All the films from all the editions, including those subsequently removed, presently totalling 1167. An easy way of seeing how…
There NEVER was a woman like Gilda!
Just arrived in Argentina, small-time crooked gambler Johnny Farrell is saved from a gunman by sinister Ballin Mundson, who later makes Johnny his right-hand man. But their friendship based on mutual lack of scruples is strained when Mundson returns from a trip with a wife: whom Johnny once knew and learned to hate.
Film #25 of Project 40
”I make my own luck.”
An under-appreciated noir which instead of the gloomy streets of an American metropolis happens in the glamorous casinos of Argentina with a triangle of mysterious characters who seemingly have no past. Charles Vidor is the director behind this unpredictable story of lonely men who have nowhere to go and tempting women who look tantalizing on the surface but are lost and crushed deep down, it features Rita Hayworth as the impeccably seductive Gilda and along with the doubtful Glenn Ford they build a relationship filled with sexual tension, uncontrollable passion and dangerous hatred. Gilda mainly evolves around mysteries surrounding almost every aspect of the story, it never gives us clear-cut…
Need a reason to watch this? Rita Hayworth.
Are there other reasons? No. Not really.
I was introduced to this film via Shawshank, and that scene, you know the scene, sits quite comfortably on top of all others in Gilda. It really is something.
Straight women must get absolutely nothing out of this....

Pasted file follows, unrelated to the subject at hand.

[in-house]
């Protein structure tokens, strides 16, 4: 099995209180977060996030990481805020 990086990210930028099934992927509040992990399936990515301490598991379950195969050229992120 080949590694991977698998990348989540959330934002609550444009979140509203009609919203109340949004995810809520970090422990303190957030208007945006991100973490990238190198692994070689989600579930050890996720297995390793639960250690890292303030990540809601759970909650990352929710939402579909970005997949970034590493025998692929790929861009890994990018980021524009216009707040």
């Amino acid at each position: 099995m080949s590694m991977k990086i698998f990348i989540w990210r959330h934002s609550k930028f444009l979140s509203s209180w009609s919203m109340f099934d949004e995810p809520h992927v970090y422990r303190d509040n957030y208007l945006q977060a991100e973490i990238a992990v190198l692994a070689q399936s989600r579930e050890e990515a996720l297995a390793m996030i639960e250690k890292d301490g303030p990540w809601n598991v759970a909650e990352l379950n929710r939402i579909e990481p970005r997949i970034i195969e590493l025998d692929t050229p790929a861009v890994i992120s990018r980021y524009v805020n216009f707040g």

Glenn Ford is particularly unbearable as Johnny. The smirking-like-Jerry Seinfeld, misogynistic little twerp of a protagonist, also responsible for the awful narration.
And then there's the plot......wtf? Tungsten, world domination, nazis, spies, a cop that looks to be more interested in grooming his moustache than capturing criminals, tedious song numbers, the melodramatic will they won't they, ahh, who gives a shit really story and a flat ending.
As the saying doesn't go, but should, "Wherever you go, there you are trapped."
Not the neatest narrative in film history, but surely one of the more twisted triangles to slip through during Hollywood's prudish years. Misanthropy is not uncommon in noir, but here it replaces sexuality and leaves one guessing whether or not Glenn Ford's character feels sexual attraction towards his father figure with his lethal (phallic) cane, or is it more Oedipal, and he resents his attraction to his adopted father's new wife? Either way, he's ragingly mad about it. The mystery of the exact nature of relationships between the characters drives a good half of the movie, but things fall apart a bit when an overly convoluted…
What was I thinking when I bumped Rita Hayworth off my Top 10 Sexiest Actresses: All Redhead Edition list a few months ago? I've corrected it and put her back on.
Overstuffed with plot, characters, and themes, almost as if the filmmakers didn't realize that we're here to see Rita Hayworth glow. But how could that even be possible?
Rita Hayworth absolutely makes this movie. If this had starred any other actress, I wouldn't care for it at all. But Rita so completely and totally owned the part of Gilda that I will gladly watch it over and over again just because I love watching her in it.
Rita Hayworth positively sizzles in every frame of the film and easily steals the picture away from her two co-stars. The film is terrifically shot but some of the thematic implications concerning Gilda's motivations are troubling. The script could've used some work (particularly the ending) and George Macready is awfully wooden, but the film is an enjoyable film noir nonetheless. 7.5/10
This review reportedly contains spoilers. I can handle the truth.
A tragic film noir about how love destroys you, complete with fantastic performances and wonderful directing... Yeah, I was bound to love this one.